Bobby Bostic

Twenty-six former judges and prosecutors on January 25 asked the U.S. Supreme Court to intervene in the case of an African-American St. Louis man who was sentenced to die in prison when he was 16.

Bobby Bostic and a friend committed a pair of armed robberies in St. Louis just before Christmas in 1995. Two people were shot at but not harmed. Though only 16, Bostic was tried as an adult and sentenced to 241 years in prison. He is up for parole in 2091, when he would be 112 years old.

The American Civil Liberties Union (ACLU) of Missouri has asked the U.S. Supreme Court to reverse the decision of the Missouri Supreme Court, which upheld Bostic’s sentence.

The group submitted an amicus curiae in support of Bostic and includes two former U.S. solicitors general, a former chief justice of the Missouri Supreme Court and two state attorneys general.

The judge who issued Bostic’s sentence made it clear that he would “die in the department of corrections” because “nobody in this room is going to be alive” when he becomes eligible for parole.

In the amicus brief, the judges and prosecutors argue that Bostic is a prime example of the reasoning behind the U.S. Supreme Court’s decision in Graham v. Florida in 2010. Graham held that sentences of life without possibility of parole for juvenile nonhomicide offenders violate the Eighth Amendment. States must provide a “meaningful opportunity to obtain release based on demonstrated maturity and rehabilitation,” the case concluded.

“Mr. Bostic’s case exemplifies the bases for requiring that juveniles be given a meaningful opportunity to obtain release,” said Jennifer Merrigan, an attorney at the nonprofit, public-interest law practice The Phillips Black Project and counsel for the amici.

It’s been 21 years since Bostic’s crime, and he has been a model prisoner, Merrigan said. He has completed numerous institutional programs focused on rehabilitation and restorative justice. He has sought out countless educational opportunities, obtaining his high school equivalency test in 1998, a paralegal diploma in 2010, and completing college courses in victim advocacy and business studies.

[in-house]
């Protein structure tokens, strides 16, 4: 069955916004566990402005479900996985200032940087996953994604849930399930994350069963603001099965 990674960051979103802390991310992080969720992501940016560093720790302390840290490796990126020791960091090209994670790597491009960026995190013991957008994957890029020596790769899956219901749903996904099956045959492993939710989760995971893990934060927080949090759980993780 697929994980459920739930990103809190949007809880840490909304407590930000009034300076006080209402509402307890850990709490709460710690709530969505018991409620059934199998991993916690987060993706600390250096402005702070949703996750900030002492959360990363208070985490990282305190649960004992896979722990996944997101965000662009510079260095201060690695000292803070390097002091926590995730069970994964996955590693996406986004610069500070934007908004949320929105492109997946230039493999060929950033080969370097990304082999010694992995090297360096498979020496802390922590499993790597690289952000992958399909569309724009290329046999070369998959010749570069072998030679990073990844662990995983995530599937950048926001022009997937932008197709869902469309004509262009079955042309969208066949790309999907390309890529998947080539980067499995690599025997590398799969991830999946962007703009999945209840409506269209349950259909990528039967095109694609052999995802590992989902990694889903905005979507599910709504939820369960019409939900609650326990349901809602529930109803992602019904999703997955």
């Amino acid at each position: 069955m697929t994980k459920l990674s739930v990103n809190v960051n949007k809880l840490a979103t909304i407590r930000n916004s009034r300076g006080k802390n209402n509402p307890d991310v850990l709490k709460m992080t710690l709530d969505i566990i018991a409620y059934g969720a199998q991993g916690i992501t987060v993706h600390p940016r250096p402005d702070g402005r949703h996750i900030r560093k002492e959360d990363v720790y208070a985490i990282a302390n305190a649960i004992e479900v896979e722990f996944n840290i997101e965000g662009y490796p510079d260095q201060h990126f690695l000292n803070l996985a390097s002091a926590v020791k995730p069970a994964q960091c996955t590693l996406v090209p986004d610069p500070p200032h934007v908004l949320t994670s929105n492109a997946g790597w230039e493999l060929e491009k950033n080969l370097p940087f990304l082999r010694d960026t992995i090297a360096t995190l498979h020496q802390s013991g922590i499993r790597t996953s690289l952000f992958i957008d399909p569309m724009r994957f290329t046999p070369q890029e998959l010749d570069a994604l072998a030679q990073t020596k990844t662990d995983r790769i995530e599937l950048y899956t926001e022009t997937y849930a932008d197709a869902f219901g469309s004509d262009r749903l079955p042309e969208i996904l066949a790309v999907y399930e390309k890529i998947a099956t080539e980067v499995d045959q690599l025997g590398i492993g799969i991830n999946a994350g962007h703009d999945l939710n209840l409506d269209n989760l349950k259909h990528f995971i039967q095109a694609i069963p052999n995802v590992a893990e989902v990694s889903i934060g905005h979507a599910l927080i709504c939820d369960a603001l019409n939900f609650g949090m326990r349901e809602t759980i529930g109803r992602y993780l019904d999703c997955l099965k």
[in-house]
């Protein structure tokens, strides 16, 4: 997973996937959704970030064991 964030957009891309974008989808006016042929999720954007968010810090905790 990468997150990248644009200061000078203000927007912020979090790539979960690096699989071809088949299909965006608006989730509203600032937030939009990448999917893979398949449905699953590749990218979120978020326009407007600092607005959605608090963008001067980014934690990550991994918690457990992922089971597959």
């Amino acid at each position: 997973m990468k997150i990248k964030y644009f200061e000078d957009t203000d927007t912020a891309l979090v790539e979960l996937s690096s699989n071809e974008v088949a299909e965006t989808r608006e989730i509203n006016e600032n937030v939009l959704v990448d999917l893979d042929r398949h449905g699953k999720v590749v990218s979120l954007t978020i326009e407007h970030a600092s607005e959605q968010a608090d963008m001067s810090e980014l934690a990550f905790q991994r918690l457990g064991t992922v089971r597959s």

“Despite this substantial and significant growth, maturity and rehabilitation, under Missouri law, Mr. Bostic will forever be denied the opportunity to demonstrate that ‘the bad acts he committed as a teenager are not representative of his true character,’” the group stated in the amicus brief, quoting from the Graham case. “States should not be permitted to circumvent Graham’s mandate in this fashion.”

The vast majority of states that have addressed the issue have held that Graham applies to aggregate term-of-years sentences that exceed a young offender’s lifespan. Missouri has recently joined the small minority of states that refuses to apply Graham to cases like these, reasoning that Graham prohibits sentences formally labeled life without parole imposed for a single offense, not a term-of-years sentence imposed for multiple offenses.

“A small group of outlier jurisdictions are overwhelmingly responsible for the imposition of juvenile life without parole sentences,” said attorney John Mills, citing prior research by Phillips Black. “We hope the court’s review will return the rule of law to cases like Mr. Bostic’s. Rank formalism, where the constitutionality of a sentence turns on its label instead of its effect, cannot stand.”

The brief also argues that states including Missouri have been permitted to circumvent Graham in another important way: by punishing juvenile offenders more harshly because of their youth.

Bostic was charged as an accomplice in the robberies, and witnesses testified that then-18-year-old Donald Hutson was the primary actor. Upon arrest, Bostic immediately gave a confession, while Hutson refused to cooperate and received a 30-year sentence. At sentencing, Bostic caved to peer pressure, listening to the other juveniles who convinced him not to take a plea, according to the brief.

The judge told him at the sentencing, “I saw your lawyer and people from his office trying to talk to you, and you dismissed them because you knew more than these trained legal minds because of your brilliant friends in the workhouse who wouldn't be there if they were so smart.”

The brief argues that the judge acknowledged his limited maturity and insight.

Quoting the judge, the brief states, “The judge again turned one of the reasons to provide juveniles with protection into a reason to punish him: ‘Before I go through this, I hope this will be a message to the other young men and women out there. Listen to your families or your lawyers, otherwise you will face the consequences of your actions.’”

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